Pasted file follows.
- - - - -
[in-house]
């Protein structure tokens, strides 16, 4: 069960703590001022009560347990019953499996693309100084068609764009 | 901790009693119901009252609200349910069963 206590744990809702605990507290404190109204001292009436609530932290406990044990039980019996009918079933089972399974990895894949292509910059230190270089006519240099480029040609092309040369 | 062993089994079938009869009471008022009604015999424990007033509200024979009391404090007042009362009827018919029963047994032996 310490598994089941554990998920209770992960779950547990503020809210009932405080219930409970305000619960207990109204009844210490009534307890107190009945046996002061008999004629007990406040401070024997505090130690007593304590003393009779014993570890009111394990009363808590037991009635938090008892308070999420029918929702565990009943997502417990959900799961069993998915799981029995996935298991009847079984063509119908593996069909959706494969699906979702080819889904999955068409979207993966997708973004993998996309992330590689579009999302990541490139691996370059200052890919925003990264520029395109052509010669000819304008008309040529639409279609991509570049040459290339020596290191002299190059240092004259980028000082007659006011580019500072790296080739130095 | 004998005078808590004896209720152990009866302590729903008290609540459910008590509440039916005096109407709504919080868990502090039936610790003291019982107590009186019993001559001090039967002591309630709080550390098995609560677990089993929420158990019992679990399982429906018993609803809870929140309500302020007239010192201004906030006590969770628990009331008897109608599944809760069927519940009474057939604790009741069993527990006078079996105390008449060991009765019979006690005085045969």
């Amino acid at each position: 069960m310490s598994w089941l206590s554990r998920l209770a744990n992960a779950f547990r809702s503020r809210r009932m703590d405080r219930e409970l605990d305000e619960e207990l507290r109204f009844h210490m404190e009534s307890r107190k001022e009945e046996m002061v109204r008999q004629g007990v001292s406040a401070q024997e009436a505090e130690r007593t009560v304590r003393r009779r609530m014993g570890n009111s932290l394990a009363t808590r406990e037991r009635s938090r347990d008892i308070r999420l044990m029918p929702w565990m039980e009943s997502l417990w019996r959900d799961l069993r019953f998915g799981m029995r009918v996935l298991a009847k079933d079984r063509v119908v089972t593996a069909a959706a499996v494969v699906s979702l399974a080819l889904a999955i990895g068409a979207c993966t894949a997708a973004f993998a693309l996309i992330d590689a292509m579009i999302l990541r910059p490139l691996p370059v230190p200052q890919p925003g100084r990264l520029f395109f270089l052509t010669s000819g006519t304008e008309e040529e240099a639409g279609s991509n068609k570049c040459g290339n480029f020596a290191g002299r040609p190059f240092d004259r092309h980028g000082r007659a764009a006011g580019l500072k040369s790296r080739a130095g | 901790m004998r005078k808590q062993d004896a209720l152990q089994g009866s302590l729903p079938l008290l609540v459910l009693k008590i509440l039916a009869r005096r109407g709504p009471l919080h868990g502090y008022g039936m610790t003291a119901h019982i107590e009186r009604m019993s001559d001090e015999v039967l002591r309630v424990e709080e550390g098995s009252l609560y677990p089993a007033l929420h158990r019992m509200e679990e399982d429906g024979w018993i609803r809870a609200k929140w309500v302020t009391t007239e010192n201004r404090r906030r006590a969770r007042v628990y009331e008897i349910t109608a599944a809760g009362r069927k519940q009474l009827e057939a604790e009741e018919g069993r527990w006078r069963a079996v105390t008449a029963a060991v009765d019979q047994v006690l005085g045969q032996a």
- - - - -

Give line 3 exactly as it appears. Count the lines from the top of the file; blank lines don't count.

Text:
């Amino acid at each position: 069960m310490s598994w089941l206590s554990r998920l209770a744990n992960a779950f547990r809702s503020r809210r009932m703590d405080r219930e409970l605990d305000e619960e207990l507290r109204f009844h210490m404190e009534s307890r107190k001022e009945e046996m002061v109204r008999q004629g007990v001292s406040a401070q024997e009436a505090e130690r007593t009560v304590r003393r009779r609530m014993g570890n009111s932290l394990a009363t808590r406990e037991r009635s938090r347990d008892i308070r999420l044990m029918p929702w565990m039980e009943s997502l417990w019996r959900d799961l069993r019953f998915g799981m029995r009918v996935l298991a009847k079933d079984r063509v119908v089972t593996a069909a959706a499996v494969v699906s979702l399974a080819l889904a999955i990895g068409a979207c993966t894949a997708a973004f993998a693309l996309i992330d590689a292509m579009i999302l990541r910059p490139l691996p370059v230190p200052q890919p925003g100084r990264l520029f395109f270089l052509t010669s000819g006519t304008e008309e040529e240099a639409g279609s991509n068609k570049c040459g290339n480029f020596a290191g002299r040609p190059f240092d004259r092309h980028g000082r007659a764009a006011g580019l500072k040369s790296r080739a130095g | 901790m004998r005078k808590q062993d004896a209720l152990q089994g009866s302590l729903p079938l008290l609540v459910l009693k008590i509440l039916a009869r005096r109407g709504p009471l919080h868990g502090y008022g039936m610790t003291a119901h019982i107590e009186r009604m019993s001559d001090e015999v039967l002591r309630v424990e709080e550390g098995s009252l609560y677990p089993a007033l929420h158990r019992m509200e679990e399982d429906g024979w018993i609803r809870a609200k929140w309500v302020t009391t007239e010192n201004r404090r906030r006590a969770r007042v628990y009331e008897i349910t109608a599944a809760g009362r069927k519940q009474l009827e057939a604790e009741e018919g069993r527990w006078r069963a079996v105390t008449a029963a060991v009765d019979q047994v006690l005085g045969q032996a």